Deep Dive: How Request-to-Pay Functions Are Taking the Real-Time Payments Space By Storm

It is safe to say that most American consumers are fans of real-time payments.

PYMNTS research demonstrates that 70% of U.S. consumers who have used real-time payments services likely would use them again if they were available for free. Their satisfaction with these payment methods is great enough even to transcend cost concerns in some cases, with more than one-quarter of respondents saying they would be willing to pay for access to immediate payments. The survey found that 25% of consumers who have used real-time payments to pay contractors, 18% of those who used them to make peer-to-peer (P2P) payments and 16% of those who used them for tuition payments have already paid fees to do so.

Savvy banks would do well to pay attention to this data. Real-time payments are a crucial consideration for U.S. consumers when selecting financial institutions (FIs), with 30% of those surveyed saying real-time payments access is an important feature they look for when selecting a bank. This underscores the ease and efficiency that real-time payments methods offer consumers, as they can be made 24/7 year-round and enable immediate reconciliation with their bank accounts.

The benefits afforded by real-time payments do not stop there, however. Many of these payment systems, including the RTP® network, are developed with messaging services, such as the ISO 20022 standard, which transfer copious amounts of rich payments data during transactions. This can give payors and payees detailed information about the payments they make or receive, which can be useful particularly when it comes to an increasingly popular feature: request to pay.

Request-to-pay functions allow payees to send messages to payors that ask them to settle bills, and the option allows payors to determine whether to pay the amount requested, ask for alternative payment terms or even deny the payment outright. The clarity that request-to-payment functions provide has been cited as being beneficial particularly for digital payments, with the European Commission saying it adds value to the SEPA Instant Credit Transfer system, for example.

Real-time payments systems also pose challenges that request-to-pay features are well-suited to addressing. Such transactions are irrevocable once funds are sent, making it critical that payors know what they are paying for, and why, when they use such systems. The following Deep Dive examines the rise of request-to-pay features alongside real-time payments and the challenges that real-time payments providers must overcome to encourage further adoption.

How Request to Pay Is Reshaping the Real-Time Payments Landscape

Request-to-pay features undoubtedly are helpful for payors, as they allow them to confirm payment details before sending funds to the prospective payees requesting payment. This function gives payors added flexibility by allowing them to choose how and when to make their payments or whether to deny payment requests for any number of reasons.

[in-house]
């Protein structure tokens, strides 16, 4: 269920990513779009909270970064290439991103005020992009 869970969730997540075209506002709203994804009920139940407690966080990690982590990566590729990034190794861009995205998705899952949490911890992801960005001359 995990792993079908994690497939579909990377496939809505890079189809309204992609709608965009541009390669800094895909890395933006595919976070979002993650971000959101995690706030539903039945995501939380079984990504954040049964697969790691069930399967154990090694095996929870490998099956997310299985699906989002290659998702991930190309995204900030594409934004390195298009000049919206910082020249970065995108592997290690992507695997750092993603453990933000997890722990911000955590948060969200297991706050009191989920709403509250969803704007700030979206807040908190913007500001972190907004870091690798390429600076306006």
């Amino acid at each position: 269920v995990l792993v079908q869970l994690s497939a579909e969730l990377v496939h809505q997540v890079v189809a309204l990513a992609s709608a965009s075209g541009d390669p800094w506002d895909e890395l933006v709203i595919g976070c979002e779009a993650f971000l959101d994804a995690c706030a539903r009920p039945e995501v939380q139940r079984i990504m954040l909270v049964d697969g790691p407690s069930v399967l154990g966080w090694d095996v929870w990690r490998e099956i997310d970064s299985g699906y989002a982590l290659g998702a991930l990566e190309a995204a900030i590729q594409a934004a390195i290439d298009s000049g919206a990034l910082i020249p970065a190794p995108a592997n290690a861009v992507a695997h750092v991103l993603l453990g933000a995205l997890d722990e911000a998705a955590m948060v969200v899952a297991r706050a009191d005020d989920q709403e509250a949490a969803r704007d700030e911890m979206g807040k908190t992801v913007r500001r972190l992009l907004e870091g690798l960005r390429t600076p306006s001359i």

There also are distinct benefits for payees when using these features. Request-to-pay can give them better control over cross-border and domestic payments. This ultimately enables them to speed up their reconciliation efforts and avoid spending undue time and resources tracking down payors with outstanding debts.

Research shows that these and other advantages have made request-to-pay functions desirable to a broad range of payments players. A staggering 96% of treasury and payments professionals across Europe are interested in request-to-pay features, according to a survey, and 89% are eager to use them for cross-border payments. The feature also has become closely intertwined with real-time payments systems around the globe, including India’s UPI and others.

Challenges to Request-to-Pay Adoption

Still, key factors must be addressed for the adoption of request-to-pay features to continue to grow worldwide. The treasury and payments professionals surveyed in the European study noted several missing elements they said were necessary to make such functions successful for eCommerce, namely 24/7 year-round service and compatibility with real-time payments systems. They also noted that a more standardized, pan-European request-for-payment system likewise would boost adoption, something the SEPA Request to Pay system aims to achieve.

Several obstacles stand in the way of the push toward a unified request-to-pay service, however. Individual countries in Europe and elsewhere — including the U.K., which operates its Request to Pay system — are rolling out their own request-to-pay services, many of which have unique capabilities and are not interoperable with other real-time payments systems. The continued development of these services could advance the use of request-to-pay features domestically, but the lack of a standardized regionwide system, or interoperability between various systems, could pose hurdles to enabling more seamless cross-border payments. This enhanced interoperability is likely to become increasingly necessary as more eCommerce occurs internationally.

The demand for request-to-pay features is robust worldwide, with businesses and consumers alike expressing appreciation for the capabilities and cash flow efficiencies they offer. Ensuring organizations and consumers make the most of these request-to-pay features will require the development of solutions that work harmoniously with real-time payments systems, especially those that can enable seamless domestic and cross-border payments.